Retired Indian Railways employee Kulwant Singh is searching for a residential accommodation for his second son, who wishes to get married. Wearing a worn-out black turban, matching his visibly aged shirt, the 63-year-old zips around the city on his sole mode of personal transport — a scooter.
His family lives hand to mouth in a two-room flat in Karol Bagh. One of the rooms is occupied by his elder son, who is already married, and the remaining space is occupied by Mr. Singh, his wife and younger son.
Owner of prime property
First impressions aside, Mr. Singh is the owner of 160-square-yard prime property in a commercial hub on Karol Bagh’s Arya Samaj Road.
He said the current market rate of rent for the property, rented out to three different tenants by his late grandfather in 1928, is nearly ₹4 lakh per month.
However, Mr. Singh said the actual rent he receives every month is stuck around what it used to be five decades ago. “I get only ₹380, ₹100 and ₹50 individually from each tenant,” he said.
With his personal and family needs growing, Mr. Singh has a bona fide reason to seek possession of his property from his tenants. However, it is easier said than done. Mr. Singh has been embroiled in a protracted eviction case against his tenants for the past two years.
“It is not easy,” said Mr. Singh on the costs involved in fighting the legal battle.
“Both my sons work in the private sector... a decent rent from my properties would have helped us live a much better life,” he said.
He wants a verdict in his case soon but the date of hearing comes once every four to six months.
Delhi Rent Control Act
Mr. Singh is one among several individuals engaged in protracted litigation with tenants protected under the archaic Delhi Rent Control (DRC) Act, 1958.
In January 2010, three women moved the High Court challenging the constitutional validity of the Act. Lead petitioner in the case advocate Shobha Aggarwal contended that the Act had outlived its purpose.
“On one hand, the Act encourages economic activity of tenants, and on the other it puts unreasonable restrictions on occupation and business of landlords to make economic gains out of their own properties,” she said.
The advocate has also sought a direction to the government to compensate landlords for economic losses, and emotional and psychological trauma suffered by them because of the Act.
Since the first hearing on her plea in February 2010, some other petitions, either challenging the Act as a whole or portions of it, have been filed in the High Court.
All cases are being heard together by the High Court.
After 51 hearings spanning eight years, the court reserved its verdict on the petitions earlier this month.
A bit of history
In the aftermath of the Partition, people uprooted from current parts of Pakistan were forced to leave their homes and abandon business establishments.
The government of the time wanted to solve the acute problem of housing created due to sudden influx of refugees in Delhi.
It was felt that if landlords are readily allowed to evict tenants, those coming from west Pakistan would never be able to settle.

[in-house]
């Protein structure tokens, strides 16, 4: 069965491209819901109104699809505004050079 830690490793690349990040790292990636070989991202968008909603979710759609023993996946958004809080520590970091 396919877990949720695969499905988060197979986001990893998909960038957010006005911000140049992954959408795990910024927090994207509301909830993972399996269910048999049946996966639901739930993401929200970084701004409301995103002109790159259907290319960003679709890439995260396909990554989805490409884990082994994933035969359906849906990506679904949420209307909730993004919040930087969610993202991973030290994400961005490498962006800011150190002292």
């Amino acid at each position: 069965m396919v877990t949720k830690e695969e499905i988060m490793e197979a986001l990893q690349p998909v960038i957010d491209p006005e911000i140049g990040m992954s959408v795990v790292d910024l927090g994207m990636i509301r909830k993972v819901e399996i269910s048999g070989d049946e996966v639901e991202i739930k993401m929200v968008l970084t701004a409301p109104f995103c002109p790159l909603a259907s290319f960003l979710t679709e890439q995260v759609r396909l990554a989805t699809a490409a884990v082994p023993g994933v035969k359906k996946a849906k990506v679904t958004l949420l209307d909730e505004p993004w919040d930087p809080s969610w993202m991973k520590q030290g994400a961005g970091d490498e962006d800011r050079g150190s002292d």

Faced with the problem of resettling refugees, the government imposed restrictions on the right to evict tenants from residential and non-residential premises.
The Delhi and Ajmer-Merwara Rent Control Act, 1947, and later DRC Act, 1958, were enacted to protect tenants against eviction.
Even now, almost the whole of Delhi is covered under the DRC Act, including the limits of the municipal corporations, the New Delhi Municipal Committee (as then called) and the Delhi Cantonment Board.
In 1988, an amendment was made to the DRC Act that allowed premises whose rent exceeded ₹3,500 per month to be excluded from the Act.
Three Acts govern rent
At present, there are three Acts governing rent leases in Delhi — Transfer of Property Act, 1882; Public Premises (Eviction of Unauthorized Occupants) Act, 1971; and the DRC Act, 1958.
Ms. Aggarwal said these Acts create three distinct classes of landlords and tenants in Delhi.
The first comprises landlords and tenants in properties fetching more than ₹3,500 per month. They are governed by the Transfer of Property Act. In these cases, the rent and tenure of tenancy can be freely negotiated.
The second consists of landlords of private properties fetching a rent of less than ₹3,500 per month. Governed by the DRC Act, these landlords can neither determine the rent nor evict tenants except under certain limited conditions or grounds.
The third class is of properties under the Public Premises (Eviction of Unauthorised Occupants) Act, 1971. A separate simplified procedure is followed for eviction of tenants or unauthorised occupants of such premises.
Rent of ₹10 and ₹50
Ms. Aggarwal has painstakingly compiled 105 judgments at lower courts-level showing the rent paid by commercial establishments in Connaught Place and nearby areas.
The rate of monthly rent is available in 86 cases. In 83.7% of these properties, the rent is less than ₹1,000 per month. In 52.3% properties, it was below ₹350. In some cases, the rent was as low as ₹10 to ₹50 per month.
Ironically, CBRE Research's ‘Global Prime Office Occupancy Costs survey’ shows that New Delhi’s Central Business District (CBD) of Connaught Place is the seventh most expensive prime office market in the world.